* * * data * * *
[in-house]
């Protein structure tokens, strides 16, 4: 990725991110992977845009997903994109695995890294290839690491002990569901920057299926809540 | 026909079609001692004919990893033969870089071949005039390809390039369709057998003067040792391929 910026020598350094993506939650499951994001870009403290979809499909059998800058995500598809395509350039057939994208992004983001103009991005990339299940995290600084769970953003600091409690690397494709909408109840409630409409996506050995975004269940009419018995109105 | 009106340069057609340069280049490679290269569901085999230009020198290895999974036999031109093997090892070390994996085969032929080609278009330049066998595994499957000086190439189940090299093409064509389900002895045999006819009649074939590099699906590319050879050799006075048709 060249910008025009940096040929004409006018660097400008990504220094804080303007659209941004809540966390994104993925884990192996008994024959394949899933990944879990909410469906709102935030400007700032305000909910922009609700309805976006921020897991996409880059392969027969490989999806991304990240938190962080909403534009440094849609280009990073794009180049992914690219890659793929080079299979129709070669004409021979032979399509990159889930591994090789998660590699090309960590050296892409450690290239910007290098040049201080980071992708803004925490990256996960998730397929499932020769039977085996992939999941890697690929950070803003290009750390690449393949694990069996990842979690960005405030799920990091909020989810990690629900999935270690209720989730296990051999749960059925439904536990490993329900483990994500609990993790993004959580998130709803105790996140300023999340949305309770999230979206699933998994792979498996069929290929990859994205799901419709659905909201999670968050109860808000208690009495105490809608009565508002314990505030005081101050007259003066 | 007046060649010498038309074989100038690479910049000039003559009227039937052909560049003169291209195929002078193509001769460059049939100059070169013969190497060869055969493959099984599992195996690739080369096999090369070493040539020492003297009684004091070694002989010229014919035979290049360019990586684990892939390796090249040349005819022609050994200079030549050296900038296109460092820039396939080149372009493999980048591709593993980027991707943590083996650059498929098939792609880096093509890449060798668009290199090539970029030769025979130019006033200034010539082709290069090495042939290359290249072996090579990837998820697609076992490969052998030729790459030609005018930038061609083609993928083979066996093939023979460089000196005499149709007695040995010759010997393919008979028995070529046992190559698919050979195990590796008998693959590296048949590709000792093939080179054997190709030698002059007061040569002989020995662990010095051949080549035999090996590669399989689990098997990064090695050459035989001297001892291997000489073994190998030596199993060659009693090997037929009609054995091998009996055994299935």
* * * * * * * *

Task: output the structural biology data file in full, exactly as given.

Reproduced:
[in-house]
């Protein structure tokens, strides 16, 4: 990725991110992977845009997903994109695995890294290839690491002990569901920057299926809540 | 026909079609001692004919990893033969870089071949005039390809390039369709057998003067040792391929 910026020598350094993506939650499951994001870009403290979809499909059998800058995500598809395509350039057939994208992004983001103009991005990339299940995290600084769970953003600091409690690397494709909408109840409630409409996506050995975004269940009419018995109105 | 009106340069057609340069280049490679290269569901085999230009020198290895999974036999031109093997090892070390994996085969032929080609278009330049066998595994499957000086190439189940090299093409064509389900002895045999006819009649074939590099699906590319050879050799006075048709 060249910008025009940096040929004409006018660097400008990504220094804080303007659209941004809540966390994104993925884990192996008994024959394949899933990944879990909410469906709102935030400007700032305000909910922009609700309805976006921020897991996409880059392969027969490989999806991304990240938190962080909403534009440094849609280009990073794009180049992914690219890659793929080079299979129709070669004409021979032979399509990159889930591994090789998660590699090309960590050296892409450690290239910007290098040049201080980071992708803004925490990256996960998730397929499932020769039977085996992939999941890697690929950070803003290009750390690449393949694990069996990842979690960005405030799920990091909020989810990690629900999935270690209720989730296990051999749960059925439904536990490993329900483990994500609990993790993004959580998130709803105790996140300023999340949305309770999230979206699933998994792979498996069929290929990859994205799901419709659905909201999670968050109860808000208690009495105490809608009565508002314990505030005081101050007259003066 | 007046060649010498038309074989100038690479910049000039003559009227039937052909560049003169291209195929002078193509001769460059049939100059070169013969190497060869055969493959099984599992195996690739080369096999090369070493040539020492003297009684004091070694002989010229014919035979290049360019990586684990892939390796090249040349005819022609050994200079030549050296900038296109460092820039396939080149372009493999980048591709593993980027991707943590083996650059498929098939792609880096093509890449060798668009290199090539970029030769025979130019006033200034010539082709290069090495042939290359290249072996090579990837998820697609076992490969052998030729790459030609005018930038061609083609993928083979066996093939023979460089000196005499149709007695040995010759010997393919008979028995070529046992190559698919050979195990590796008998693959590296048949590709000792093939080179054997190709030698002059007061040569002989020995662990010095051949080549035999090996590669399989689990098997990064090695050459035989001297001892291997000489073994190998030596199993060659009693090997037929009609054995091998009996055994299935």